I'm glad I keep a piece of paper with a multitude of band-names to potentially review in future written on it, otherwise, I'd probably, and unfortunately, have forgotten about Wilds Forlorn in the maelstrom of names which float around my head. Wilds Forlorn was the name which felt best to peruse whilst I was wondering what to review today, and considering I've been in the mood for black-metal for a while, it seems rather apt.
Like so many black-metal outfits, Wilds Forlorn is the work of one person. In the case of this project, however, there's certainly a sense of cohesiveness and tight-musicianship which is less common on the one-man-black-metal circuit. The music as a whole is well-produced, with an extremely high degree of professionalism and attention for detail, which is admirable, and certainly fits the music's take on atmospheric, epic black-metal well. The clean guitar tone gives you the feeling that the notes are made not from the jagged rock of the more caustic variations of black-metal, but instead from smooth glass; that's not to say that there isn't a degree of roughness, but the whole album has a very effervescent feel, and the majestic, soaring, and grandiose air which I'd expect from atmospheric black-metal. In creating this atmosphere, the synth works well, used sensibly, not excessively, which has always been one of those things I often say; the best kind of synth is subtle synth, and for the most part, We The Damned is an album in which the synth is subtle to an enjoyable, but not inaccessible, degree. While I'm talking about keys, I find the heavy use of piano interludes to be quite refreshing, and certainly imbue the record with it's own flavour and direction. Yes, piano interludes have been done before, by many bands, but there's always room for a few more bands to do so.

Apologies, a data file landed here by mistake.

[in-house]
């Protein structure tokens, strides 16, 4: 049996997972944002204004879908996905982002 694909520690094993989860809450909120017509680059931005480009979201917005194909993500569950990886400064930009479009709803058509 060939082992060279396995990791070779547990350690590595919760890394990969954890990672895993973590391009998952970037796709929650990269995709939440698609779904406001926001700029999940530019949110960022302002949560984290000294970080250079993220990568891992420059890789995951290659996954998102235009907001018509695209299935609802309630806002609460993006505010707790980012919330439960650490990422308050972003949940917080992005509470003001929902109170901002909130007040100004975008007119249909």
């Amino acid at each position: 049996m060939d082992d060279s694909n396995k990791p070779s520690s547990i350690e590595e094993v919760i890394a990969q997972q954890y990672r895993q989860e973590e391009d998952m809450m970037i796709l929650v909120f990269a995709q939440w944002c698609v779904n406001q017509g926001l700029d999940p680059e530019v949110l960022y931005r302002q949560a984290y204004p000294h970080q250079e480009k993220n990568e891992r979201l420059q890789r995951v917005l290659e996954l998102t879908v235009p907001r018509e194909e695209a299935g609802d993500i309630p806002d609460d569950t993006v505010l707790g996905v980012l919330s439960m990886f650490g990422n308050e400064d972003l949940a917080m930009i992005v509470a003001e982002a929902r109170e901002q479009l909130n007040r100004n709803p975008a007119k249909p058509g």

One of the things which jumped out at me about the release, aside from the amazing-looking artwork, was the occasional, and not unwelcome, break which the songs took from the traditional "wall-of-noise" style which a lot of atmospheric bands utilize. Here and there throughout We the Damned, there are sections with a bit more jump to them, and while the album does use a lot of sustained sounds, there are a few punchy sections which whip around a bit more; Towards the end of "Traces", for instance, there is a riff which is positively bouncy and energetic. To juxtapose, another thing which made me sit up was the stirring and dark spoken word at the end of the title track, accompanied by minimal instruments, and the sound of rain, it took the album to the darkest, but perhaps also most beautiful place it had yet went to. The fact that only instrumental work came after it gave it a real feeling of finality, and certainly gave the album a dark but serene ending. I'm not sure if the album has an underlying story per se, but it certainly feels narrative, with the album slowly descending into darker, more momentous tragedy, far darker, in fact, than I initially anticipated, and, what's more, an interesting musical stream to be washed along.
I wasn't sure what I was going to get when I listened to this album; frankly, in the months since writing it on the list, I'd actually forgotten what the project sounded like. I was reminded today, that it's a damn splendid album.
Impressive - 8/10.
Wilds Forlorn on Bandcamp
Wilds Forlorn on Blogger
Wilds Forlorn on Myspace
Wilds Forlorn on Metal Archives